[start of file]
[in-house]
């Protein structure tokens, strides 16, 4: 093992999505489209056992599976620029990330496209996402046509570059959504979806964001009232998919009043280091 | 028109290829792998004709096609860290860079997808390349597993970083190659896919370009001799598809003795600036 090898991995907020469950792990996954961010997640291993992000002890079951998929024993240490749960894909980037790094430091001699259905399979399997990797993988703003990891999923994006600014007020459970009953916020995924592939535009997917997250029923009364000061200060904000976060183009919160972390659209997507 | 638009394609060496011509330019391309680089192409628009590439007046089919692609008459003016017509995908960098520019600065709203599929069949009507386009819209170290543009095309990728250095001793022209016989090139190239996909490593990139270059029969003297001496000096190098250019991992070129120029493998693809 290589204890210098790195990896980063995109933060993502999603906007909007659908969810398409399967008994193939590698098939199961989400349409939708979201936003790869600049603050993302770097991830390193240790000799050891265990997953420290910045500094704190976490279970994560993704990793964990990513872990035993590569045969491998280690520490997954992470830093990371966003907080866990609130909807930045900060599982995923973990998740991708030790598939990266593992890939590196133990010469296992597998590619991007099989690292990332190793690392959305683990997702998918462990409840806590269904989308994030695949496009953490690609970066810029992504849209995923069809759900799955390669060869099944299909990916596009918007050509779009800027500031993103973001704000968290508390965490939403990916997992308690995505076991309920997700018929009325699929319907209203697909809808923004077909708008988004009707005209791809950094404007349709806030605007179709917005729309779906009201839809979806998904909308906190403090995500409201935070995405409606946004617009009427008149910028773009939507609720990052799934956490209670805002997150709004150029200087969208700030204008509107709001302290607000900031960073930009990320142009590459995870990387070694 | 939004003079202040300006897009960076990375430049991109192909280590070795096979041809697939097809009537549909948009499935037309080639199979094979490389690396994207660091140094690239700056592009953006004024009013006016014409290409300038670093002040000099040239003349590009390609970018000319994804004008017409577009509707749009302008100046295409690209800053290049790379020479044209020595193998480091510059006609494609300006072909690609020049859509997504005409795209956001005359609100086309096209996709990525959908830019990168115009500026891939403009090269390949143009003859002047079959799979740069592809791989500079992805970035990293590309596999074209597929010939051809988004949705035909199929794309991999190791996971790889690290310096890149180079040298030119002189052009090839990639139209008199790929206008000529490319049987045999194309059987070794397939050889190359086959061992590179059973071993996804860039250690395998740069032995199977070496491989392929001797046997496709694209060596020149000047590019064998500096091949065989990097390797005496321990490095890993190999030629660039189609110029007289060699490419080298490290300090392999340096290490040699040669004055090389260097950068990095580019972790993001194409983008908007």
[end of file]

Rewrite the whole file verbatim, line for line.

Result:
[in-house]
């Protein structure tokens, strides 16, 4: 093992999505489209056992599976620029990330496209996402046509570059959504979806964001009232998919009043280091 | 028109290829792998004709096609860290860079997808390349597993970083190659896919370009001799598809003795600036 090898991995907020469950792990996954961010997640291993992000002890079951998929024993240490749960894909980037790094430091001699259905399979399997990797993988703003990891999923994006600014007020459970009953916020995924592939535009997917997250029923009364000061200060904000976060183009919160972390659209997507 | 638009394609060496011509330019391309680089192409628009590439007046089919692609008459003016017509995908960098520019600065709203599929069949009507386009819209170290543009095309990728250095001793022209016989090139190239996909490593990139270059029969003297001496000096190098250019991992070129120029493998693809 290589204890210098790195990896980063995109933060993502999603906007909007659908969810398409399967008994193939590698098939199961989400349409939708979201936003790869600049603050993302770097991830390193240790000799050891265990997953420290910045500094704190976490279970994560993704990793964990990513872990035993590569045969491998280690520490997954992470830093990371966003907080866990609130909807930045900060599982995923973990998740991708030790598939990266593992890939590196133990010469296992597998590619991007099989690292990332190793690392959305683990997702998918462990409840806590269904989308994030695949496009953490690609970066810029992504849209995923069809759900799955390669060869099944299909990916596009918007050509779009800027500031993103973001704000968290508390965490939403990916997992308690995505076991309920997700018929009325699929319907209203697909809808923004077909708008988004009707005209791809950094404007349709806030605007179709917005729309779906009201839809979806998904909308906190403090995500409201935070995405409606946004617009009427008149910028773009939507609720990052799934956490209670805002997150709004150029200087969208700030204008509107709001302290607000900031960073930009990320142009590459995870990387070694 | 939004003079202040300006897009960076990375430049991109192909280590070795096979041809697939097809009537549909948009499935037309080639199979094979490389690396994207660091140094690239700056592009953006004024009013006016014409290409300038670093002040000099040239003349590009390609970018000319994804004008017409577009509707749009302008100046295409690209800053290049790379020479044209020595193998480091510059006609494609300006072909690609020049859509997504005409795209956001005359609100086309096209996709990525959908830019990168115009500026891939403009090269390949143009003859002047079959799979740069592809791989500079992805970035990293590309596999074209597929010939051809988004949705035909199929794309991999190791996971790889690290310096890149180079040298030119002189052009090839990639139209008199790929206008000529490319049987045999194309059987070794397939050889190359086959061992590179059973071993996804860039250690395998740069032995199977070496491989392929001797046997496709694209060596020149000047590019064998500096091949065989990097390797005496321990490095890993190999030629660039189609110029007289060699490419080298490290300090392999340096290490040699040669004055090389260097950068990095580019972790993001194409983008908007």